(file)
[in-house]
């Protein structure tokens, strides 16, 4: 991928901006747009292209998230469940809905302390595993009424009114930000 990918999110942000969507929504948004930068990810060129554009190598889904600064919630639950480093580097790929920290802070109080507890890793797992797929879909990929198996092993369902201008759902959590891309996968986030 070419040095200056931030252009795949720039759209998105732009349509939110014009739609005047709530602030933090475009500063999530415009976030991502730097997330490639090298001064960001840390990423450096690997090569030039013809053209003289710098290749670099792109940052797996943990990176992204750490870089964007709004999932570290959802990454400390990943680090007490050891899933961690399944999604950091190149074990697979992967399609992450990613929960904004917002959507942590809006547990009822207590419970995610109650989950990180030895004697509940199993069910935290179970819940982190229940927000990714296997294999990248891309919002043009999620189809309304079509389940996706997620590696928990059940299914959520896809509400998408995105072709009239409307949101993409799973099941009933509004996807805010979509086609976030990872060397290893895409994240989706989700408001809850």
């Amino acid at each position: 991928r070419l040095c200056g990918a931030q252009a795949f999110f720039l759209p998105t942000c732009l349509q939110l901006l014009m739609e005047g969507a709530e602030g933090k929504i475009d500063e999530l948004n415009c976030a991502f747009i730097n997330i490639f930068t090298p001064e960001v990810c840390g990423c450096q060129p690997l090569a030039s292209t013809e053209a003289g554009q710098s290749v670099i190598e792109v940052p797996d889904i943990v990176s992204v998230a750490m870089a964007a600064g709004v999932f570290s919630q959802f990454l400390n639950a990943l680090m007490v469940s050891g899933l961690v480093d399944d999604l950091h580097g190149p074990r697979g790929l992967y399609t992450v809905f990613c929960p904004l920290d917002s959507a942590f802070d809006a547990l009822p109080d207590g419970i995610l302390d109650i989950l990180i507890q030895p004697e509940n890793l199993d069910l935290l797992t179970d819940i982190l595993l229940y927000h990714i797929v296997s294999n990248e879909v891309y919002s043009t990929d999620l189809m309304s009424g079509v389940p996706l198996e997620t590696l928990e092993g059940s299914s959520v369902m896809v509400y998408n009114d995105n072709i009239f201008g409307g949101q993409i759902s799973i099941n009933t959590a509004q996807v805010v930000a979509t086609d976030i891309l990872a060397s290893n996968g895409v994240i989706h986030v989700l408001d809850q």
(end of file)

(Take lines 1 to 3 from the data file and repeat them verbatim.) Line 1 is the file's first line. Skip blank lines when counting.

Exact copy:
[in-house]
């Protein structure tokens, strides 16, 4: 991928901006747009292209998230469940809905302390595993009424009114930000 990918999110942000969507929504948004930068990810060129554009190598889904600064919630639950480093580097790929920290802070109080507890890793797992797929879909990929198996092993369902201008759902959590891309996968986030 070419040095200056931030252009795949720039759209998105732009349509939110014009739609005047709530602030933090475009500063999530415009976030991502730097997330490639090298001064960001840390990423450096690997090569030039013809053209003289710098290749670099792109940052797996943990990176992204750490870089964007709004999932570290959802990454400390990943680090007490050891899933961690399944999604950091190149074990697979992967399609992450990613929960904004917002959507942590809006547990009822207590419970995610109650989950990180030895004697509940199993069910935290179970819940982190229940927000990714296997294999990248891309919002043009999620189809309304079509389940996706997620590696928990059940299914959520896809509400998408995105072709009239409307949101993409799973099941009933509004996807805010979509086609976030990872060397290893895409994240989706989700408001809850």
């Amino acid at each position: 991928r070419l040095c200056g990918a931030q252009a795949f999110f720039l759209p998105t942000c732009l349509q939110l901006l014009m739609e005047g969507a709530e602030g933090k929504i475009d500063e999530l948004n415009c976030a991502f747009i730097n997330i490639f930068t090298p001064e960001v990810c840390g990423c450096q060129p690997l090569a030039s292209t013809e053209a003289g554009q710098s290749v670099i190598e792109v940052p797996d889904i943990v990176s992204v998230a750490m870089a964007a600064g709004v999932f570290s919630q959802f990454l400390n639950a990943l680090m007490v469940s050891g899933l961690v480093d399944d999604l950091h580097g190149p074990r697979g790929l992967y399609t992450v809905f990613c929960p904004l920290d917002s959507a942590f802070d809006a547990l009822p109080d207590g419970i995610l302390d109650i989950l990180i507890q030895p004697e509940n890793l199993d069910l935290l797992t179970d819940i982190l595993l229940y927000h990714i797929v296997s294999n990248e879909v891309y919002s043009t990929d999620l189809m309304s009424g079509v389940p996706l198996e997620t590696l928990e092993g059940s299914s959520v369902m896809v509400y998408n009114d995105n072709i009239f201008g409307g949101q993409i759902s799973i099941n009933t959590a509004q996807v805010v930000a979509t086609d976030i891309l990872a060397s290893n996968g895409v994240i989706h986030v989700l408001d809850q």